While I’m skeptical about the use of AI for recruiting and hiring (save machine learning, which is an altogether different if occasionally congruent construct), I kind of love the explosion of bots that’s occurred over the last year or so. Let’s be clear: these are not artificial intelligence, for reasons I’ve explained already (click here if you’re interested).
Some of them, in fact, are really stupid or specious (maybe most, if we’re being honest). That’s OK, because unlike so many tech verticals, which continue to consolidate and codify (see: social business) seemingly overnight, bots remain more or less in the beta phase of what looks to be a pretty long period of consumer adoption.
At this point – although this isn’t categorically true, and will soon cease being the case – the beauty of bots is that while they’ve been around for a while, they’ve become so easy to build and so powerful, accurate and accessible that they seem to be some sort of a sandbox for coders and engineers just now trying to figure out how to build this stuff for themselves.
The results are about as mixed as you’d expect – and about as useful as the automated operators they’ve replaced (click 1 for English, dos para Espanol). But it’s largely a labor of love for geeks who will soon take this technology to creepy, HAL-like extremes.
For now, though, they’re content building ones that will answer all your astrological questions or tell you what type of movie you should watch on Netflix. A few, like Amy Ingram (the creepily human bot at the heart of x.ai – also it’s weird that robots have last names IMHO) are advanced enough to where they’re able to charge money for a product that’s still being perfected. In recruiting, RAI by HiringSolved and Mya by FirstJob are two early category leaders in what’s inevitably going to be an overcrowded, commoditized space by this time next year.
So enjoy this while you can – it’s like when the Internet was in its Hamster Dance days, a novelty that’s actually enjoyable since no one’s yet figured out how to use it as a way to distribute content marketing. That, surely, will arrive any day now, but it’s like Google Chrome extensions when they were first rolled out – the wild west of cool stuff you didn’t think of before some engineer built a tool you didn’t know you couldn’t live without.
As of this moment (it changes so fast this caveat is necessary) most are just kind of skunkworks, open code type stuff that really serves no greater purpose than letting some programmer work out command syntax or give them something to showcase on GitHub (a large number also seem to be theses from Asian post-secondary students, too). They are not monetizing at all, and remain refreshingly ad free, unobtrusive and actually kind of fun, if only for novelty value.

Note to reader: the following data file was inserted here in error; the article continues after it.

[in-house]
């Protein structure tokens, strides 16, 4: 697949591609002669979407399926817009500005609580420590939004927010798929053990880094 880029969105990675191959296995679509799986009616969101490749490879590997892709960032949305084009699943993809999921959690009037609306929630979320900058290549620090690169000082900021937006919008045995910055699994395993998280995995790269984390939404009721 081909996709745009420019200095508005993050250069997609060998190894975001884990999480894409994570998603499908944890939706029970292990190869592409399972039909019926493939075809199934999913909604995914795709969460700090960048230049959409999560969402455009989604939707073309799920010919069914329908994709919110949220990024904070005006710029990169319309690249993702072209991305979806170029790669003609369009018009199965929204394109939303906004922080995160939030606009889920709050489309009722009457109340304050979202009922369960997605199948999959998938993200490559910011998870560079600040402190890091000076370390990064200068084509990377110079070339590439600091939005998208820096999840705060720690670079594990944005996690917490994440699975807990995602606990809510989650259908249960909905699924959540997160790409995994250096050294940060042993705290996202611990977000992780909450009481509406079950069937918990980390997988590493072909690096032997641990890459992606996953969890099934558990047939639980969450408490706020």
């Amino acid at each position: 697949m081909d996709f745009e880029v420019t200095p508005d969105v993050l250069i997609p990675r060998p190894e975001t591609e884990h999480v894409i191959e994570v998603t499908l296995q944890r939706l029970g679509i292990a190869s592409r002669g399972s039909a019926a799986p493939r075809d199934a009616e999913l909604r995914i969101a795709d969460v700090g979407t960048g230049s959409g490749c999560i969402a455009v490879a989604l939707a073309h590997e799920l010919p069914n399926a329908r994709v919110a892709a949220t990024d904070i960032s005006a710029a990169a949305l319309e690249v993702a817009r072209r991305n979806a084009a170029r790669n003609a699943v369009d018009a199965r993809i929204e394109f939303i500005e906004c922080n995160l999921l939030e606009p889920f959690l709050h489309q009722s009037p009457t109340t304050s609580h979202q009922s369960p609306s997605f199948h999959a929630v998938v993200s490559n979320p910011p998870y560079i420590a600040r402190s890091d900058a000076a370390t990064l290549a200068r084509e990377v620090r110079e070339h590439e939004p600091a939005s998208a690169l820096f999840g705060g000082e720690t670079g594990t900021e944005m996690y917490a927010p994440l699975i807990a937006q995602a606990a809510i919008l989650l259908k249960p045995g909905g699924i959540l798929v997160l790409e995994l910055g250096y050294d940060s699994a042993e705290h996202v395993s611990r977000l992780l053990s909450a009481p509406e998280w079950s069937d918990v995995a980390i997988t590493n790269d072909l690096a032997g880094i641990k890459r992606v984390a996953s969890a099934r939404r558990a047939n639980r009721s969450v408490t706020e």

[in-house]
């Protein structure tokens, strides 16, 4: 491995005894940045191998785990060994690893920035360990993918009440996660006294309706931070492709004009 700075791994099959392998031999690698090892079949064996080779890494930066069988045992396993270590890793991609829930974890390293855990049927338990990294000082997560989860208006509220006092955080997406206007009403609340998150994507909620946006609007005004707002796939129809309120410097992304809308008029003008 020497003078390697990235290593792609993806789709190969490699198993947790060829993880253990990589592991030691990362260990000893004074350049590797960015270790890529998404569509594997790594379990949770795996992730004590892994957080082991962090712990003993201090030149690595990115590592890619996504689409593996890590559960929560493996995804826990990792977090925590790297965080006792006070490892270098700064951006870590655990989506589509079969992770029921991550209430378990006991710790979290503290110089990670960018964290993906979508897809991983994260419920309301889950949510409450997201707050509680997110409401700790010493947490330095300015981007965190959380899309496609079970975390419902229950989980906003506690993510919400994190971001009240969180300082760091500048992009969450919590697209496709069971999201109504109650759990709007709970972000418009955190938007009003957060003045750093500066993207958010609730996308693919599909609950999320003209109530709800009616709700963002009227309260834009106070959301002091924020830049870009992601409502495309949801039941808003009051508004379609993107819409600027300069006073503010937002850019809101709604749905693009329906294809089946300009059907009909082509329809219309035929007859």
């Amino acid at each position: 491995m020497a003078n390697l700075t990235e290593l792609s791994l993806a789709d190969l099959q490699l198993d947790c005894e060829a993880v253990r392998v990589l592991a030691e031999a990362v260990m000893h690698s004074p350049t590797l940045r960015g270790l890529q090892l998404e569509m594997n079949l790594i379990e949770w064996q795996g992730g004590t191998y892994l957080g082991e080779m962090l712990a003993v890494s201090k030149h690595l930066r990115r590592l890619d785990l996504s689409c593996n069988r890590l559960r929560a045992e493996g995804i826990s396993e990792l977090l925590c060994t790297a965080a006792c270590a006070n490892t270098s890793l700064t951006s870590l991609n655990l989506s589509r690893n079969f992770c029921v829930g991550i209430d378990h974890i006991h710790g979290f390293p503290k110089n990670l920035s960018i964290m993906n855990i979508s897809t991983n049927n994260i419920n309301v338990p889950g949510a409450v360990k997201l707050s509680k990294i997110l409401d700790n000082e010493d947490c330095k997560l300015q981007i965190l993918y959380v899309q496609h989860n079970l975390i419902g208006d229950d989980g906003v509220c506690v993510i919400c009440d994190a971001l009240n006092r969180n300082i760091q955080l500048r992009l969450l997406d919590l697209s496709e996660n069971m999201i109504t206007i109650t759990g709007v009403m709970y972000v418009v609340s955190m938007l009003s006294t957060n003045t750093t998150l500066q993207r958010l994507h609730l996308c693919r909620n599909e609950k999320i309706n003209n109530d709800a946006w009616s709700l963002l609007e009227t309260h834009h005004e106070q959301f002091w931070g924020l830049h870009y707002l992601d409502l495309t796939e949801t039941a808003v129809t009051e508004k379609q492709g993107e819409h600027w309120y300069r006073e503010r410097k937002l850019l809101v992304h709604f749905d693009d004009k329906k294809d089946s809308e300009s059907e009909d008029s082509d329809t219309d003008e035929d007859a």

While we might not have even touched the tip of the iceberg in terms of the possibility inherent to the growing ubiquity of bots, that doesn’t mean there aren’t already a whole lot of cool ones out there worth playing around with. Some are worthwhile and now part of my everyday routine, in fact.
My favorite so far is Hubspot’s Facebook Messenger-based GrowthBot, which answers simple questions with critical marketing data that normally sits in a bunch of different databases or paid tools.
You just have to ask basic questions to a bot in Facebook messenger, and you have your answers in the same window you use to creep on your exes or post fake news articles or kid pics without having to click away or have any sort of programming knowledge or technical expertise – the same reason Facebook became Grandma’s favorite haunt. It’s easy to understand. Bots are the same way. You’ve got to figure them out by trying them.
And just like the engineers building them, there’s no time better than right now to get a jump start on familiarizing yourself with what will quickly become one of HR and recruiting technology’s most annoying trending topics and crappy content marketing themes. That way, you don’t have to buy into the hype that inevitably accompanies the move from experimentation to monetization.
The good news is, you already know how. If you want to know what’s out there, check out Botlist.co for a comprehensive list of the best bots already built today – and a sneak peek of where technology (HR and otherwise) is headed tomorrow.
Matt Charney is the Executive Editor for Recruiting Daily, whose flagship property, RecruitingBlogs, is the world’s largest social network and content sharing platform for recruiting and HR professionals. Matt oversees editorial strategy and content marketing for RecruitingDaily’s portfolio of online properties. Prior to joining RecruitingBlogs, Matt served in marketing leadership roles at leading HR technology companies like Talemetry, CornerstoneOnDemand & Monster. Matt began his career as a corporate recruiter for such companies as Walt Disney and Warner Bros.
Matt has been named as one of the top 25 influencers in recruiting by publications like the Huffington Post, Glassdoor, CareerBuilder and LinkedIn, and has been recognized as one of the 2015 HR Game Changers by HR Magazine adn SHRM, the 2015 HRO Superstar for Analyst Excellence and the 2014 Top Recruiting Blogger by Social Talent. His blog mattcharney.com was also named one of the top 15 business blogs to follow by WordPress in 2014. Matt serves as a member of the advisory boards for the Candidate Experience Awards, Rolepoint, RecruitiFi, Take the Interview, HiringSolved, Universum and Textio.
Follow him @MattCharney or connect with him on LinkedIn (www.linkedin.com/in/mattcharney).